First place is starting to get comfortable for the San Francisco Giants in the NL West. A four-game winning streak combined with four straight losses by the Los Angeles Dodgers has resulted in a three-game lead for the Giants going into Wednesday's play.
With a strong starting rotation and one of the deepest bullpens in baseball, the Giants don't have any worries on the pitching side. Their 3.49 staff ERA is the fifth best in baseball and opposing lineups are batting only .240 against them.
The Giants have a reputation of not hitting well, but that hasn't been the case this season. (Melky Cabrera and his 124 hits might have something to do with that.) San Francisco is hitting .262 as a team, the 10th-best average in baseball. However, they have a team OPS of .699, which shows there's some work to do.
If there's one area where general manager Brian Sabean could improve his lineup, it's in the middle infield. Giants second basemen have a .566 OPS, while their shortstops are hitting a collective .252.
Manager Bruce Bochy told SiriusXM's Jim Bowden that they're looking to add a bat before the trade deadline. That led ESPN.com's Jason Churchill to speculate that the Giants could pursue shortstops Stephen Drew and Jed Lowrie.
Drew isn't much of a sure thing these days, having recently returned from a broken ankle. Though he appears to be improving at the plate, batting 5-for-19 in his past five games, he currently has a .213/.269/.277 slash average. That's not an improvement over what the Giants currently have at that position.
If Drew is healthy, however, we're talking about a player with a .769 OPS and 15-20 home run power. He's also a good defensive shortstop, according to Fangraphs, at least as good as Brandon Crawford. And he could provide more offense.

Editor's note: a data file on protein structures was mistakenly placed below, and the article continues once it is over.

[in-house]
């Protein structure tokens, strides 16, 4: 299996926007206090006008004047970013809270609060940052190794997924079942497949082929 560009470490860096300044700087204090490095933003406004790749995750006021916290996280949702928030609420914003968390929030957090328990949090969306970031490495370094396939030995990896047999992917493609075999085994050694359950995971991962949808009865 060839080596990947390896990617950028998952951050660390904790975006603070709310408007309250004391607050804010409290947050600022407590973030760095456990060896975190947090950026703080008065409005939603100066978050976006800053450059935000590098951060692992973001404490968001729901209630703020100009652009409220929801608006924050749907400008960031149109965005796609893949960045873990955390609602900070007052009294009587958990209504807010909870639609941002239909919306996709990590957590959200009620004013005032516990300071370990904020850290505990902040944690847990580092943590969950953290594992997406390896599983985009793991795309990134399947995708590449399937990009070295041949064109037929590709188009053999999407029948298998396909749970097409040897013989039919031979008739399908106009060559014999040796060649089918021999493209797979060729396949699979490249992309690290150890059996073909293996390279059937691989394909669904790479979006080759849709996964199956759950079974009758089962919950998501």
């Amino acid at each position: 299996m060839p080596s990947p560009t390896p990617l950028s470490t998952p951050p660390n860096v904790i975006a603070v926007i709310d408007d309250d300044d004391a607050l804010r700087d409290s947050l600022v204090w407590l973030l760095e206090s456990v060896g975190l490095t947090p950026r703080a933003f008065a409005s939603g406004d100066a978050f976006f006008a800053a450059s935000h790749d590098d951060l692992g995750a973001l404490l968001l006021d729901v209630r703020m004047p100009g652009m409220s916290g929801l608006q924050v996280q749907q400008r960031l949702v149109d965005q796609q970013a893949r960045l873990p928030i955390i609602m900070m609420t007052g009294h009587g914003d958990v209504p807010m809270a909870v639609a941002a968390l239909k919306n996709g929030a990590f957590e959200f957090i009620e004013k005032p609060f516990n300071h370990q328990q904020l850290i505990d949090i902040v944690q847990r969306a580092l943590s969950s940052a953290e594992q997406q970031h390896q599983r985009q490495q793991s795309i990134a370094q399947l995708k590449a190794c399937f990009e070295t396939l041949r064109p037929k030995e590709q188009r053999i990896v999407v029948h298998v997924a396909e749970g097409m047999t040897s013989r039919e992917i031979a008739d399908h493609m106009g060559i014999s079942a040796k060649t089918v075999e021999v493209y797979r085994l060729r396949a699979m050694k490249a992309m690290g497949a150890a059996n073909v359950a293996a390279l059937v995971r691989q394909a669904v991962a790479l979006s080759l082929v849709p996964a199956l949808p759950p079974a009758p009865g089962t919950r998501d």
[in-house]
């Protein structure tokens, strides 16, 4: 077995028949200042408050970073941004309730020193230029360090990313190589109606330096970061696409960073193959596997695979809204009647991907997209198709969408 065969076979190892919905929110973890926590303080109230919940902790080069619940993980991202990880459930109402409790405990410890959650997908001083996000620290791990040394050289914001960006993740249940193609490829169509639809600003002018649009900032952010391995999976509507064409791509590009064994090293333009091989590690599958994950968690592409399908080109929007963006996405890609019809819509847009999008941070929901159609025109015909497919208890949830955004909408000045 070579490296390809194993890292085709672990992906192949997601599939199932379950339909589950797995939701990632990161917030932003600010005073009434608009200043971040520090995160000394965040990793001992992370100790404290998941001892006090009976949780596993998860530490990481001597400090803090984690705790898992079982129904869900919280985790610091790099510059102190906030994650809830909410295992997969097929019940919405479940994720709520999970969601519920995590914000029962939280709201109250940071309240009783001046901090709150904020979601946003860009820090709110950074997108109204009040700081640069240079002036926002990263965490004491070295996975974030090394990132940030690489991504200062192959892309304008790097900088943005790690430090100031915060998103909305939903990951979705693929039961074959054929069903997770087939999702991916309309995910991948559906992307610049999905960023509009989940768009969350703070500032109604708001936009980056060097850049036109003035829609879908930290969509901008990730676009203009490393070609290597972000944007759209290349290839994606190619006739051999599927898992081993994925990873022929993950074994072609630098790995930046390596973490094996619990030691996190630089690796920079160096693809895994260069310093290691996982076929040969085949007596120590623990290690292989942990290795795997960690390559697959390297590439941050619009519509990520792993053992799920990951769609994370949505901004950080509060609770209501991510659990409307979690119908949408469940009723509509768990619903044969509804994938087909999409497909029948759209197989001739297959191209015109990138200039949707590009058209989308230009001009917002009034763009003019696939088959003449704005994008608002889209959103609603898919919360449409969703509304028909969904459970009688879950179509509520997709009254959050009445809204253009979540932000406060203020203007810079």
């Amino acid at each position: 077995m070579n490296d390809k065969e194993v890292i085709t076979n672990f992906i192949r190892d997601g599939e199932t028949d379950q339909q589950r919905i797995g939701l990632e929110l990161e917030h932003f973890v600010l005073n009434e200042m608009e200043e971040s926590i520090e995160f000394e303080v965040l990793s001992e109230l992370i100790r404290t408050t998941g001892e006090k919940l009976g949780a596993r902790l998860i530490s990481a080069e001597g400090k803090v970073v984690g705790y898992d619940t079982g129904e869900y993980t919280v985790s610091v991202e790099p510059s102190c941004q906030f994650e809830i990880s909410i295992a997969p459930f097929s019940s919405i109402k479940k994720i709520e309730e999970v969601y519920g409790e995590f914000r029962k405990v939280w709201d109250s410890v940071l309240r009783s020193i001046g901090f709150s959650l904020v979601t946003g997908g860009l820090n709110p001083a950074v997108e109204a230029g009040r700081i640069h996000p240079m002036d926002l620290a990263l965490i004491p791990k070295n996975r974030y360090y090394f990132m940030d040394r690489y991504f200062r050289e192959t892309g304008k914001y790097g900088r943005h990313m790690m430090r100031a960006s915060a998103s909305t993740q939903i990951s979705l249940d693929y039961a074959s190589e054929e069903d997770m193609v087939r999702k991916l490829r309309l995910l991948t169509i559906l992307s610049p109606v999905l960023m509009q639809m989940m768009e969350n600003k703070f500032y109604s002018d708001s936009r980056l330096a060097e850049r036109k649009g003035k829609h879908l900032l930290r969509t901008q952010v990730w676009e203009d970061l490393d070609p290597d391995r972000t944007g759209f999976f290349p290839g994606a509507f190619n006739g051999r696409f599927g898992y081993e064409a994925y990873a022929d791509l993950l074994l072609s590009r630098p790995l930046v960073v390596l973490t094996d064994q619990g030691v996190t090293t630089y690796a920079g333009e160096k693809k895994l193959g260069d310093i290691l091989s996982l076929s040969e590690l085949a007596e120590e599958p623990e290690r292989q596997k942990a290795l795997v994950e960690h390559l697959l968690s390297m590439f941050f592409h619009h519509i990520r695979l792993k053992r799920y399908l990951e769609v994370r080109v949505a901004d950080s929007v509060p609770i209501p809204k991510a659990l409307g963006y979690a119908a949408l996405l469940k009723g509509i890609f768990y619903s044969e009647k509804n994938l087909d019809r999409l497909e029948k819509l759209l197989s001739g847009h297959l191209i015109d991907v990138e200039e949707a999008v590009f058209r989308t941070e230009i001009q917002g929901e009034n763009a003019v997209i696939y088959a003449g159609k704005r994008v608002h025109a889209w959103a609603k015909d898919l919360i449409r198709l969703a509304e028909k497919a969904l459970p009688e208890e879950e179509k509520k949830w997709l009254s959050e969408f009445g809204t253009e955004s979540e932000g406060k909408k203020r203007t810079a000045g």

Something else to consider if the Giants bring back Drew next season is that he'll turn 30 in March. Is he a player about to enter his prime or someone about to begin the downslide of his career?
Meanwhile, Lowrie would be an excellent addition to the Giants' lineup. His 14 home runs are second among major league shortstops, as is his .799 OPS. Though he's batting only .253, Lowrie makes up for that with .343 on-base percentage.
There's one big problem, however. Lowrie will miss the next four to six weeks due to a nerve injury in his right leg. He suffered a twisted knee and sprained ankle when a baserunner slid into him at second base (The injury occurred on Tuesday night, after Churchill wrote his post).
Houston Astros GM Jeff Luhnow also isn't interested in trading Lowrie, probably because he's still under club control with two more arbitration-eligible seasons.
It's curious that Churchill didn't mention another Diamondbacks shortstop in his post. What about Willie Bloomquist, who can play shortstop and the outfield? He's also hitting .296 and appears to be a better offensive option than Drew right now. Bloomquist is also under contract for next season at $1.9 million.
At the very least, Sabean appears to have some decent options for middle infield help. Marco Scutaro would be another possibility at second base.
Would the Giants GM have any difficulty getting the D-Backs or Rockies to trade within the division? Probably not, as neither player would come back to haunt their former teams. But who knows how Arizona GM Josh Byrnes and Colorado's Dan O'Dowd feel about such matters?
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